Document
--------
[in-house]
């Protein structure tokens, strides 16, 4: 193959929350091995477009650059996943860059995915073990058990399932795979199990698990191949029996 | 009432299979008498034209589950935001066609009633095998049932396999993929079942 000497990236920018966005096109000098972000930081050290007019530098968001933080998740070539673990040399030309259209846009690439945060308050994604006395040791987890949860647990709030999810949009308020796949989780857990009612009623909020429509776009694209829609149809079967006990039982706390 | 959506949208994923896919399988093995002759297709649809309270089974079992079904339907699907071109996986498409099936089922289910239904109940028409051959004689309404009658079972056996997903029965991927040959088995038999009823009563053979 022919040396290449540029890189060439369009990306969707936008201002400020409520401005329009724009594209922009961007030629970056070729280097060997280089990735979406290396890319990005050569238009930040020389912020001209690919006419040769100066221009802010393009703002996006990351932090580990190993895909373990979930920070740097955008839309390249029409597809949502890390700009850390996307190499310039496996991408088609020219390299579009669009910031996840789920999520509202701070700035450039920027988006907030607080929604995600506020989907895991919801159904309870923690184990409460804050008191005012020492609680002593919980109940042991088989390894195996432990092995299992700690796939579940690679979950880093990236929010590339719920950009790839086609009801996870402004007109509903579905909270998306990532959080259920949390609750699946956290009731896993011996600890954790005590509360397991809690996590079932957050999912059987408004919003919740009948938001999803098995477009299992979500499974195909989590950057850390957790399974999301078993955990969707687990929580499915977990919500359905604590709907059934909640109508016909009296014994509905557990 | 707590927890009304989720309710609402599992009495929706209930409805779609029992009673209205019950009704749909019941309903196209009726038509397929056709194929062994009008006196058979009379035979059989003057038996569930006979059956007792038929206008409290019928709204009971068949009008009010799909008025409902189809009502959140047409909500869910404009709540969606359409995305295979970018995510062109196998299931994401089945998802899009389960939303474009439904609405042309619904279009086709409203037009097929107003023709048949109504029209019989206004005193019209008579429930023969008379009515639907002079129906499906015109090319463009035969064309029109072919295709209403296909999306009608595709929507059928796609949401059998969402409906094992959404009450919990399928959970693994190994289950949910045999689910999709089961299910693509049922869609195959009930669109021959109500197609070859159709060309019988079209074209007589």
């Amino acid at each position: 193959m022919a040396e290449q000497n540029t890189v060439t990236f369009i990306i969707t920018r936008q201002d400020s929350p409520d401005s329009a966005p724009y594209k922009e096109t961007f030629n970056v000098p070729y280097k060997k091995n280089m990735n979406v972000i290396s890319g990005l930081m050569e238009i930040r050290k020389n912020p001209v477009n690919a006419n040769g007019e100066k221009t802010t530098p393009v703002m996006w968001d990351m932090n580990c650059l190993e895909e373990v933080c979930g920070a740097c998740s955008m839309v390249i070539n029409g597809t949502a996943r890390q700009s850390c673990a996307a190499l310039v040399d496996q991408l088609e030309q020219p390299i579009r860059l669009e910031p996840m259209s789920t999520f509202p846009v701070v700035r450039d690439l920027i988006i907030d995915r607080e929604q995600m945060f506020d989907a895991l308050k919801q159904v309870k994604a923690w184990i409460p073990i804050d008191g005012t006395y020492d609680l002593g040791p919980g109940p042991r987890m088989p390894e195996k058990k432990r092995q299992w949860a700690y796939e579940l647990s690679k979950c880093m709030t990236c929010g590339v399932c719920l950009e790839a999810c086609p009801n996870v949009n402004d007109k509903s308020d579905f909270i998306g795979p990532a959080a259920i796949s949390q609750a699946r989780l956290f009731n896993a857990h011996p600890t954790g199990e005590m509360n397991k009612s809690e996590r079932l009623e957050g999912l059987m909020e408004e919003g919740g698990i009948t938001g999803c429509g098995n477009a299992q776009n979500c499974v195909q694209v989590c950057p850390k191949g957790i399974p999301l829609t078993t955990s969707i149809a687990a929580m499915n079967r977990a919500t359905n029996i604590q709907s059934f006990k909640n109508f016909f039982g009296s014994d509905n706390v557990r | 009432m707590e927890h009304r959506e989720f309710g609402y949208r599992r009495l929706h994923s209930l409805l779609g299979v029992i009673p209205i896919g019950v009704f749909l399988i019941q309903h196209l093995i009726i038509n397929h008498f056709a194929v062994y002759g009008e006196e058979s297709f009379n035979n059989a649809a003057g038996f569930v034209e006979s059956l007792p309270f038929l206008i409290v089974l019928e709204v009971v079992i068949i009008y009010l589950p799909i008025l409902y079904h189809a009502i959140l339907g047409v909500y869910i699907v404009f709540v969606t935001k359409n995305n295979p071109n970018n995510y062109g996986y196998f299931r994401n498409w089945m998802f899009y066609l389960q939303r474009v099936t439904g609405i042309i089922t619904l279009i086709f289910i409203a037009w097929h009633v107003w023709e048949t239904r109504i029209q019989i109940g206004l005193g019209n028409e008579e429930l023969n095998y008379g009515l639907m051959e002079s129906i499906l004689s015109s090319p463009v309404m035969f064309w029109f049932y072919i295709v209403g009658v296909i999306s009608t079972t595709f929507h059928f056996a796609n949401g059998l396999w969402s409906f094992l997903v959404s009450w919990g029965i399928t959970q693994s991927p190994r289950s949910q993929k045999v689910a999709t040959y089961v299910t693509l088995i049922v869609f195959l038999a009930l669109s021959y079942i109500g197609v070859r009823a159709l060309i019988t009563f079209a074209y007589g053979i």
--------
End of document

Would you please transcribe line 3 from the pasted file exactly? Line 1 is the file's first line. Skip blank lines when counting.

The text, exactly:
């Amino acid at each position: 193959m022919a040396e290449q000497n540029t890189v060439t990236f369009i990306i969707t920018r936008q201002d400020s929350p409520d401005s329009a966005p724009y594209k922009e096109t961007f030629n970056v000098p070729y280097k060997k091995n280089m990735n979406v972000i290396s890319g990005l930081m050569e238009i930040r050290k020389n912020p001209v477009n690919a006419n040769g007019e100066k221009t802010t530098p393009v703002m996006w968001d990351m932090n580990c650059l190993e895909e373990v933080c979930g920070a740097c998740s955008m839309v390249i070539n029409g597809t949502a996943r890390q700009s850390c673990a996307a190499l310039v040399d496996q991408l088609e030309q020219p390299i579009r860059l669009e910031p996840m259209s789920t999520f509202p846009v701070v700035r450039d690439l920027i988006i907030d995915r607080e929604q995600m945060f506020d989907a895991l308050k919801q159904v309870k994604a923690w184990i409460p073990i804050d008191g005012t006395y020492d609680l002593g040791p919980g109940p042991r987890m088989p390894e195996k058990k432990r092995q299992w949860a700690y796939e579940l647990s690679k979950c880093m709030t990236c929010g590339v399932c719920l950009e790839a999810c086609p009801n996870v949009n402004d007109k509903s308020d579905f909270i998306g795979p990532a959080a259920i796949s949390q609750a699946r989780l956290f009731n896993a857990h011996p600890t954790g199990e005590m509360n397991k009612s809690e996590r079932l009623e957050g999912l059987m909020e408004e919003g919740g698990i009948t938001g999803c429509g098995n477009a299992q776009n979500c499974v195909q694209v989590c950057p850390k191949g957790i399974p999301l829609t078993t955990s969707i149809a687990a929580m499915n079967r977990a919500t359905n029996i604590q709907s059934f006990k909640n109508f016909f039982g009296s014994d509905n706390v557990r | 009432m707590e927890h009304r959506e989720f309710g609402y949208r599992r009495l929706h994923s209930l409805l779609g299979v029992i009673p209205i896919g019950v009704f749909l399988i019941q309903h196209l093995i009726i038509n397929h008498f056709a194929v062994y002759g009008e006196e058979s297709f009379n035979n059989a649809a003057g038996f569930v034209e006979s059956l007792p309270f038929l206008i409290v089974l019928e709204v009971v079992i068949i009008y009010l589950p799909i008025l409902y079904h189809a009502i959140l339907g047409v909500y869910i699907v404009f709540v969606t935001k359409n995305n295979p071109n970018n995510y062109g996986y196998f299931r994401n498409w089945m998802f899009y066609l389960q939303r474009v099936t439904g609405i042309i089922t619904l279009i086709f289910i409203a037009w097929h009633v107003w023709e048949t239904r109504i029209q019989i109940g206004l005193g019209n028409e008579e429930l023969n095998y008379g009515l639907m051959e002079s129906i499906l004689s015109s090319p463009v309404m035969f064309w029109f049932y072919i295709v209403g009658v296909i999306s009608t079972t595709f929507h059928f056996a796609n949401g059998l396999w969402s409906f094992l997903v959404s009450w919990g029965i399928t959970q693994s991927p190994r289950s949910q993929k045999v689910a999709t040959y089961v299910t693509l088995i049922v869609f195959l038999a009930l669109s021959y079942i109500g197609v070859r009823a159709l060309i019988t009563f079209a074209y007589g053979i």